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Pat McMahon

Americans missing out on real masculinity

I was watching CBS on Sunday morning and one of their stories seemed to stay with me.

It wasn't about gun legislation or continuing to look out for the abyss of yet one more fiscal cliff. It was a story about flowers -- an infinite variety of flowers -- strung together ceremoniously into what the Hawaiians call a lei.

Even if you've never visited the islands, you're familiar with them: floral necklaces as symbolic of the culture as grass skirts and the hula. But Sunday, as I was watching this essay on the generations of Hawaiians and, before them, Tahitians, who created these works of living wearable art, it occurred to me how Americans miss out on how we define masculinity.

Those of us on the mainland, with our inbred European roots, would never dare wear fresh flowers to the office, yet most of the Polynesian men consider that an acceptable, often daily, accessory.

Ever see the guys at an island luau? Not exactly geeky feminine types and they're all wearing flowers around their necks, on their wrists and in their hair...while they're juggling flaming torches.

Hey, I know! On Sunday, walk into the Super Bowl party with a string of orchids around your neck and see how those real men react.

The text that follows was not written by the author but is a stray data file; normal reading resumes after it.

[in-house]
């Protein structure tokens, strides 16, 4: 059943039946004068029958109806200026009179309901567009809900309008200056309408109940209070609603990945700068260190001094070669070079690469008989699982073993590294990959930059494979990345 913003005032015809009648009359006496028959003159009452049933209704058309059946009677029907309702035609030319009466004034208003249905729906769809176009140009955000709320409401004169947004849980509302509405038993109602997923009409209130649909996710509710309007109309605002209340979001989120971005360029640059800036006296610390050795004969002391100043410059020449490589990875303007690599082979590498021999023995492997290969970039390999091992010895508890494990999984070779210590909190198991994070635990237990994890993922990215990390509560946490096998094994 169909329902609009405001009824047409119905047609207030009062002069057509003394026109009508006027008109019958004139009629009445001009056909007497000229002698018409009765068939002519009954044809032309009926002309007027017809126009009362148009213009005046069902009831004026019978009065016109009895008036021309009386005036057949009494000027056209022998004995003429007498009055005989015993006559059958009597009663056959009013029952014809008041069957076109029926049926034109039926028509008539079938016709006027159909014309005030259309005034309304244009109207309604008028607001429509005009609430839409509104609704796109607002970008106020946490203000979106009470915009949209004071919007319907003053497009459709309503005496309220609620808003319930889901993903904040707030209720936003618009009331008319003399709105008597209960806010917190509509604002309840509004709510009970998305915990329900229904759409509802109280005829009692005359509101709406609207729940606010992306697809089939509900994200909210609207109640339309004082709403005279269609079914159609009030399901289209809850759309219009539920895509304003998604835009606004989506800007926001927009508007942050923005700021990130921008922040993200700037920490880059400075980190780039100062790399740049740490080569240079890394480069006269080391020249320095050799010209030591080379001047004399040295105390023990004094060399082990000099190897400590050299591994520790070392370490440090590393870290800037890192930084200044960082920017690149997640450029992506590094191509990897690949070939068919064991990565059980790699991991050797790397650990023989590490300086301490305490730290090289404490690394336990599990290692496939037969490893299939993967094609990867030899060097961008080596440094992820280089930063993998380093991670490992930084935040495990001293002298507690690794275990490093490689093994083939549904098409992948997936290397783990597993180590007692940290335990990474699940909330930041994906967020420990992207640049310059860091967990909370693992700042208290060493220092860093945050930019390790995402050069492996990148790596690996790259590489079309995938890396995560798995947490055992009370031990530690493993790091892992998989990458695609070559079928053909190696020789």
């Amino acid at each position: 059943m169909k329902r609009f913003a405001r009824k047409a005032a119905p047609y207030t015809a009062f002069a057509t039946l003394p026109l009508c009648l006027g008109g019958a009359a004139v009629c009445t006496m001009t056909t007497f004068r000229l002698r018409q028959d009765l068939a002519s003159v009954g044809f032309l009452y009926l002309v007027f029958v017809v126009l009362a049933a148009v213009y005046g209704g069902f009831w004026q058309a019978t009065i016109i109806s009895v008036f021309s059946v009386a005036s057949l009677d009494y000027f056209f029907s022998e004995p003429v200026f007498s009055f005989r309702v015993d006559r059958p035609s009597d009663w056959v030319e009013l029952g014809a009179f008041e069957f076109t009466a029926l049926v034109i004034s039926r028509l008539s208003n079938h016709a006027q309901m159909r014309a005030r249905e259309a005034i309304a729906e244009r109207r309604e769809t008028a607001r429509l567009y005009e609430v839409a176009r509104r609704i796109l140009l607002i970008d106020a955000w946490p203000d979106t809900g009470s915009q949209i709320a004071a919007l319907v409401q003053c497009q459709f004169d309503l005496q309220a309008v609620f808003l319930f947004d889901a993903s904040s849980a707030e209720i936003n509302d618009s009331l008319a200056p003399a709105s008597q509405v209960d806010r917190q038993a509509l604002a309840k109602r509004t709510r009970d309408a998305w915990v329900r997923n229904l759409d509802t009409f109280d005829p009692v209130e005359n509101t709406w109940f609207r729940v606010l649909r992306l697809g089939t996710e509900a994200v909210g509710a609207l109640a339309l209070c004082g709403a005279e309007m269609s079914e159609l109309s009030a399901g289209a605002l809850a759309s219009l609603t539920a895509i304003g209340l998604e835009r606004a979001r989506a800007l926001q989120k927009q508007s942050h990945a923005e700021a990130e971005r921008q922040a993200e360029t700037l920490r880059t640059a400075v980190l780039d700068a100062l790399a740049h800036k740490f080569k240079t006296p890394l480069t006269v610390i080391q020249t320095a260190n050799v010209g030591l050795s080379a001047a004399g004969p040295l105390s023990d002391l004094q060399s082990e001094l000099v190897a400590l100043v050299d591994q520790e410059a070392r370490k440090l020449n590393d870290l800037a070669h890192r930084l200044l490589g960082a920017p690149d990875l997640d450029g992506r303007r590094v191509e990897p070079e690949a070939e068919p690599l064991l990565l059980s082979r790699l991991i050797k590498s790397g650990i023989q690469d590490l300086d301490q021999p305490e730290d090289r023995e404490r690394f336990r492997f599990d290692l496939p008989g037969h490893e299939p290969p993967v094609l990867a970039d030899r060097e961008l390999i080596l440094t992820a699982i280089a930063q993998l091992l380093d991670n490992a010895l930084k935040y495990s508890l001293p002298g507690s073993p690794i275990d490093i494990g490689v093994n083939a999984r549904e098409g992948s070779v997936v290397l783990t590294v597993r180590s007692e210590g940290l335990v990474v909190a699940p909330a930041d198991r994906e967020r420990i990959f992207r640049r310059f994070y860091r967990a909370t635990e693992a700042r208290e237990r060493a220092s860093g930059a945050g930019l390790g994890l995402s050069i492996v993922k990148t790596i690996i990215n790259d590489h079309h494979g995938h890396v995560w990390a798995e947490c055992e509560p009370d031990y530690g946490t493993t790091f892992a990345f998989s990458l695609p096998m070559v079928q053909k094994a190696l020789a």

I'm Pat McMahon.

About the Author

He's done it all -- and keeps doing it. His career in local Arizona radio and television dates back the late 60s. Pat always stimulates with his thought provoking, opinionated, and entertaining commentaries on the Arizona Morning News while hosting award-winning talkshows like "The McMahon Group" and "The God Show."

"The McMahon Group" features an unpredictable all-star panel where three people from the community get together and give their thoughts on the news of the week. He also hosts "The God Show" on Sunday's where he talks about all aspects of spirituality.

Pat is also well known outside of radio because of his multifaceted career as an actor, producer, recording artist, writer, broadcaster, and one-third of the legendary comedy team that was on TV for 35 years in Arizona, "The Wallace and Ladmo Show."

Through the many experiences of his professional life, Pat has been richly rewarded with 7 Emmys, major national and international radio awards as well as numerous civic, educational, religious and humanitarian awards. Pat was also a recipient of an Honorary Doctorate from Ottawa University, the Arizona Broadcasters Lifetime achievement Award, and has his bronze likeness hanging in the rotunda of the Herberger Theater in recognition of his contributions to Communications & The Arts.


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